After visiting my phenology area multiple times, I have started to learn and find out about the human land history of centennial woods. To start the Abenaki were known to live in this area along the Winooski River, so we can assume that they had settles in parts of Centennial woods Pre-Europeon Era. In class and labs we have talked about UVM studies that have also discovered old tools made by indigenous tribes. After Europeans arrived and the Abenaki began to die out, the woods were most likely used for military training. In the 1800s the woods were privately owned and used mainly for agriculture. Then in the early 1900s, a man named Fred Fiske attended UVM, then bought out Centennial Woods for increased farming purposes. The majority of the area turned into farmland, which explains the old fencing and stone walls. Paper Birches and White Pines are some of the main species growing in the once open fields and pastures. Today, the woods are used mainly for the community and UVM research. On a nice day, people will be walking their dogs or going for a run.

Indigenous Settlements–> Military Training–> Private Farms–> More Farming–> Research and Community Recreation

Manasquan Inlet (Thanksgiving Break Post)

Posted: November 27th, 2017 by rfcarr

My new location outside of Burlington is located in Manasquan, New Jersey.  I have been visiting this spot for as long as I can remember. It was my favorite place to be when I was a kid and it is still my favorite place to be now. Even though I can admit thatI have visited more than  a handful of cooler places,  the feeling I get when I walk out onto the Manasquan Jetty cannot compare to anything else. I compare being out on the jetty to hiking up to the top of a tall mountain that you would call home. The day I went to visit my favorite place it could not have been more beautiful out. The breeze was calm, the sun was out, the waves were gently crashing on shore, and there was no one around. I could not believe that I was the only person out on the jetty, considering sometimes I would see fifty people out there. As I sat and relaxed on a large rock of the jetty, I saw a seagull sitting near me eating a fish. It was the closest I have ever been to one without it noticing I was there, or maybe it was just busy with its lunch.

The ecology and phenology of centennial woods and Manasquan inlet are both similar and opposite. They are opposite in the fact that they are two totally different environments, however, they are both used often by citizens within the community. Centennial woods is in a heavily forested area in Vermont and the Manasquan inlet is on the beach in New Jersey. Obviously the animals and people that visit and live at these places are going to be totally different. The phenology of both places dramatically change from season to season, but in different ways. At centennial woods, the change can be seen in the color of leaves and type of weather, while at the Manasquan inlet, the only real change is in the amount of people that are there. In the summer the inlet is crazy packed, while in the winter you can be the only person there, like me on this fine day. The biggest similarity between the two places is the human land use of each spot. They both provide a great recreational area for the people within the community.

November Event Map/Visit Description

Posted: November 8th, 2017 by rfcarr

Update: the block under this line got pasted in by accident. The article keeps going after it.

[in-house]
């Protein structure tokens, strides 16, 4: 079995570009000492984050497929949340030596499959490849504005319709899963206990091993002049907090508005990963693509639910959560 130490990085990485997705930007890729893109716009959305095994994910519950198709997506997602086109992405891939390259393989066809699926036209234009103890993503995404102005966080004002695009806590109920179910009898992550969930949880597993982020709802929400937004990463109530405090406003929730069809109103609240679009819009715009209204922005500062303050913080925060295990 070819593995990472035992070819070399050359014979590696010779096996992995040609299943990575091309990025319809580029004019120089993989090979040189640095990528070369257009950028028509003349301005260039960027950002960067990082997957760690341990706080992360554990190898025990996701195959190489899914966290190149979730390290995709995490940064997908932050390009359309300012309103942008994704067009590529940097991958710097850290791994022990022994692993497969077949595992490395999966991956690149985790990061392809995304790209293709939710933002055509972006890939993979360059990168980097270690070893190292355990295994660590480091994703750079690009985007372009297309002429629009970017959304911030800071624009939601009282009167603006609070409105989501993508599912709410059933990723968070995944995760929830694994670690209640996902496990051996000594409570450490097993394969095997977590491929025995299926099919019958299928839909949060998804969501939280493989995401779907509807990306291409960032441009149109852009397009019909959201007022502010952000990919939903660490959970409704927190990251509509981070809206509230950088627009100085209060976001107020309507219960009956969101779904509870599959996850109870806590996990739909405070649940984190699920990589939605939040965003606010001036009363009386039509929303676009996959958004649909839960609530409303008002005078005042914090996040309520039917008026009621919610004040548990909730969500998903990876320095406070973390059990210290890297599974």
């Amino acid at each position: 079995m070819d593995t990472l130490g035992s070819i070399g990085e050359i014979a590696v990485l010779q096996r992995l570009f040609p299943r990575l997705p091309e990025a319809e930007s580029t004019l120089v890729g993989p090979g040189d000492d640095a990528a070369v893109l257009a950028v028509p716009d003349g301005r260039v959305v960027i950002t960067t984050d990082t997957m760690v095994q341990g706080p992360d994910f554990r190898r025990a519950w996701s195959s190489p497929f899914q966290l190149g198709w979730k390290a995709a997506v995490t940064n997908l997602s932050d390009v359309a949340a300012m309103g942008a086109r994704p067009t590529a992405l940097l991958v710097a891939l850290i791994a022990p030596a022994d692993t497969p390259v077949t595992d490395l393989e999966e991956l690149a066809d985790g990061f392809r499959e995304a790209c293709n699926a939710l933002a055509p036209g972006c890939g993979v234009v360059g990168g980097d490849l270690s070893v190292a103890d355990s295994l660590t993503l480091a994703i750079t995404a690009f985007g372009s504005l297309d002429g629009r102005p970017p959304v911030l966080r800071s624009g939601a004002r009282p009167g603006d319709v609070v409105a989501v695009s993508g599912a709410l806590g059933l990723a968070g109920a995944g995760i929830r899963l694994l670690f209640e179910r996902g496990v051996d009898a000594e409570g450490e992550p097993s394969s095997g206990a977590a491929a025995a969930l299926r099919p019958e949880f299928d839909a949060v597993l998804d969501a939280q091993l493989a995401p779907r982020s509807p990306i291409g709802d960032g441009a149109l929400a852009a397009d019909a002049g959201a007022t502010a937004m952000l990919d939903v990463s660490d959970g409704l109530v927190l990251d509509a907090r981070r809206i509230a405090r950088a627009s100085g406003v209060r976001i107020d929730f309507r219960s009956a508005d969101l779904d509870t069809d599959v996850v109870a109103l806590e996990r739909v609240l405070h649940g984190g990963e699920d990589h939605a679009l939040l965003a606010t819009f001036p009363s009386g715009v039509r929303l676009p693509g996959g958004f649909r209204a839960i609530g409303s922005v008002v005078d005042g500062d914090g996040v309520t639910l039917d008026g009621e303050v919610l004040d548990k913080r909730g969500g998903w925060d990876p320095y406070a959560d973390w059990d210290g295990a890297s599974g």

Unlike my past visits, I arrived to Centennial Woods wearing more than two layers of clothes. It has been extremely cold and wet the past few days, however the weather has not been the only thing to change. I noticed that all of the animals in my area have disappeared. The most noticeable were the birds because it was much quieter than previous visits. By this time of November, most of the leaves lie dead and brown on the ground, with a few still hanging on. All of the conifers have lost the needles of their bottom branches, but still have dense patches of needles at the peak. Another change I saw was in the water levels of the stream. Today, the stream’s width had grown by around 5 feet on each side and the velocity of the water was much greater. There were also many more pools of water sitting around the large boulder I usually sit to relax on. I think this is due to the rain, bringing more runoff into the stream. 

Second Visit w/ Bird’s Eye View (10/23/17)

Posted: October 23rd, 2017 by rfcarr

As the sun went down, the scene became very peaceful in Centennial Woods. The temperatures were shockingly comfortable given it will be November next week. I sat mounted on top of my boulder, taking in everything that surrounded me. The leaves had started to change, but the trees remain mostly green with hints of yellowish brown and reddish orange. The ground looked a lot different, with large piles of dead leaves and needles, coming mostly from the bottom branches of the trees. The top of the trees still had a solid amount of leaves remaining. Most of the grass and ferns coming off the ground had died. Overall it felt a lot more open and much easier to see deeper into the woods beyond. The area I chose remains extremely quiet with a faint sound of running water. While the minutes went by, birds slowly start chirping back and forth at each other. It was so calm that I fell asleep on my rock for twenty minutes before sprinting to class. October in Centennial Woods is extremely rejuvenating. 

First Visit After the Finding

Posted: October 2nd, 2017 by rfcarr

I sit on top of a boulder swarmed in vegetation. Everywhere I look I see things I hadn’t seen before. I am at ease listening to the quiet flow of the stream in front of me. The chirp of a bird tunes in every once in a while. I examine the stream, seeing a population of small fish. Water spiders also sit on top of the water waiting for prey. Two chipmunks scurry by, while two squirrels come flying down a tree fighting over something. To my left I sit under a 35 foot American Elm tree, surrounded by a large patch of grass, ferns, poison ivy, honey locust, and barberry. Past the stream, up on a small but steep hill, lies trees such as Eastern White Pine, Eastern Hemlock, Green Ash, Sugar and Norway Maple, American Beech, and Black Cherry. A lot of these trees have started to lose their branches, however the change in leaf color is not vibrant. It is still mostly a sea of green all around me. (Pictures are sideways)